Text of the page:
SNEHA

A lot of the titles of your poems, to me, read like lyrical prayers— like nuggets one could use to chant joy (I know it’s true for me), especially the one above. I’m interested to explore the relevance of your choice of titles for the poems— how would you say does the process of titling work for you?

 

DEVIN

If you want to learn something about titling poems, read Ariel Francisco’s poems. In all seriousness, his work, along with a bit of permission and goofiness on my part, has opened up my conception of poetic titles. And I mean that sincerely! I think it’s okay to be a bit of a goof sometimes, and it’s certainly okay to play as an artist. And my titles are often where I have the most fun (which is why I’m particularly grateful that you used the phrase “chant joy”). As far as process goes, I usually wait to title a poem until I finish it, and then the title serves as almost a mood board, like throwing a phrase Jackson-Pollock-like onto the poem, splattering paint all over its words. If a title is like a diving board into the pool of a poem, how high do I want the fall to be? How low? Is it more of a slide into the poem or a full-on jump? These are the kinds of questions poetic titles bring about in me.

 

SNEHA

I’m drawn towards the fact that you seem to be interested in exploring masculinity from a point that does not essentially subscribe to a heteronormative way of looking. This idea is amply reflective in your poems as well, and I admire the tenderness in which you write about the father-son relationship. What attributes would you say lead you to this place of self-exploration and light from which you create?

 

DEVIN

I’m so grateful for this question, because I’ve come to realize that my poetry is about masculinity, which is a statement I might’ve shirked off years ago if I didn’t know how important it was for me to examine and explore masculinity in ways that have to do with tenderness, and the platonic romance of fathers and sons, or brothers and brothers. Masculinity is toxic, but the more we can talk about gentleness, about vulnerability, then the more willing, perhaps, men will be to explore these things in their own lives. Poetry has allowed me that self-exploration. Reading poetry was what first allowed it. Reading male poets like Robert Hayden, Larry Levis, Philip Levine, Terrance Hayes — poets who were exploring their own straightness, their own maleness, but who were unafraid to hold their fathers, who sometimes were scared of violence, who said words what did I know, what did I know? Too many men have said I know in this world, and then have proceeded to act upon that knowledge with a kind of visceral violence, a thirst for power. I like men who ask questions, who make room for light rather than act as sources of light. That’s one way in which I view my own work, one direction I practice it towards. One of the problems with heteronormative masculinity is that it often comes from a place of entitled knowledge rather than a place of diminished wonder. It’s the difference between the man throwing someone down a well and the man drawing water up from the well. I believe in the beauty of failure, gentleness, and receptivity when it comes to masculinity. These things exist in the world. I see them in my father and my brother. I see them in my friends. I see them in smallness, ordinary kindnesses. I write, in some way, to make room for those little lights.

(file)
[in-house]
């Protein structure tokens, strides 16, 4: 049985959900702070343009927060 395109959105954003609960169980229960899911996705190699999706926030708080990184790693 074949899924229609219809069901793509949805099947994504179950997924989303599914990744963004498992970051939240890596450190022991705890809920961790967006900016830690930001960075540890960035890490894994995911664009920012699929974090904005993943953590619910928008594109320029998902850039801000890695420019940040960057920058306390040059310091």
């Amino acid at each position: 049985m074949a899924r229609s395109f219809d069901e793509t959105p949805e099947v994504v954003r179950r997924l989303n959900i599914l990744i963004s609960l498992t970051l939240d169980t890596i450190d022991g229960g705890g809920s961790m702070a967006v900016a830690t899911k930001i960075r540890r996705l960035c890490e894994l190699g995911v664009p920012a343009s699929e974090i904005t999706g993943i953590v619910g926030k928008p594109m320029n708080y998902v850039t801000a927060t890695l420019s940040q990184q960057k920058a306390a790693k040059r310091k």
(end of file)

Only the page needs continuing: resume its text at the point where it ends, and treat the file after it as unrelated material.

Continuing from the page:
SNEHA

I adore the descriptions of bustling life and paraphernalia that you write about in tweets, about the view from your window in New York. Could you tell us a bit about your preoccupations with the city, and how important do you consider place / location / landscape to be in your poems?

 

DEVIN

I consider place to be one of the most important aspects of my poetry. Space, in general, and our awareness of it. I begin nearly every class I teach by reminding students of the space they’re in. I’ll ask: “How would some of you feel if this classroom were twice as big? Twice as small?” And inevitably there are the students who would want to sit further in the back, or would feel claustrophobic. And I think the same thinking can be applied to the spaces we inhabit, and the ways in which we are changed because of them. The city is this terrifying, beautiful, monstrous construction, and yet in its vastness, I somehow feel compelled to look closer at things, because I want to feel connected to something rather than alone, adrift in this endless and crowded sea. And yet when I think of where my father is from, in western New York, and the time I spent there as a child, I consider how the smallness of such a place, and the wide open greyness of Lake Ontario made me consider bigger ideas of despair, and loss, for the first time. I owe so much of myself to the places I have been. I make them a part of my poems and my life because I want people to understand that part of me, because in some way, it is necessary to do that in order to understand anything else.

 

SNEHA

What advice would you give to poets just beginning to write? I’m especially asking for poets with non-institutional support, without MFAs, and from countries outside of the US, UK, Canada, Australia, and Europe.

 

DEVIN

Reach out to other writers who you admire. Write, keep writing. Read widely. Buy used books and read them all. Find poets you love, living or dead, and read their work from start to finish. Reach out more. Tell people you love their work. Build honest connections, not scratch-my-back ones. Friendships, true ones, are so important. Twitter can be great for this, but it also can be terrible for it. But nothing replaces friendship. The kind of friendship that involves sharing work, sharing books, sharing poems and stories. Find your people and stay with them. Writing can feel so solitary, and I imagine without institutional support, it feels hopeless sometimes in its isolation. Love what you love, and find people who love what they love, and talk about it. Share together in this big and hopeless thing.

Devin Gael Kelly

Devin Gael Kelly earned his MFA from Sarah Lawrence College and is the author of two collaborative chapbooks as well as two collections of poetry, Blood on Blood (Unknown Press), and In This Quiet Church of Night, I Say Amen (Civil Coping Mechanisms). He is the winner of a Best of the Net Prize, and his work has been published or is forthcoming in Adirondack Review, Appalachian Heritage, BOAAT, Columbia Journal, Drunken Boat, Entropy, Fanzine, Forklift Ohio, Front Porch, Full Stop, Gigantic Sequins, The Millions, Post Road, Vol 1 Brooklyn, The Guardian, LitHub, Catapult, DIAGRAM, Redivider, and elsewhere. He lives and teaches high school in New York City.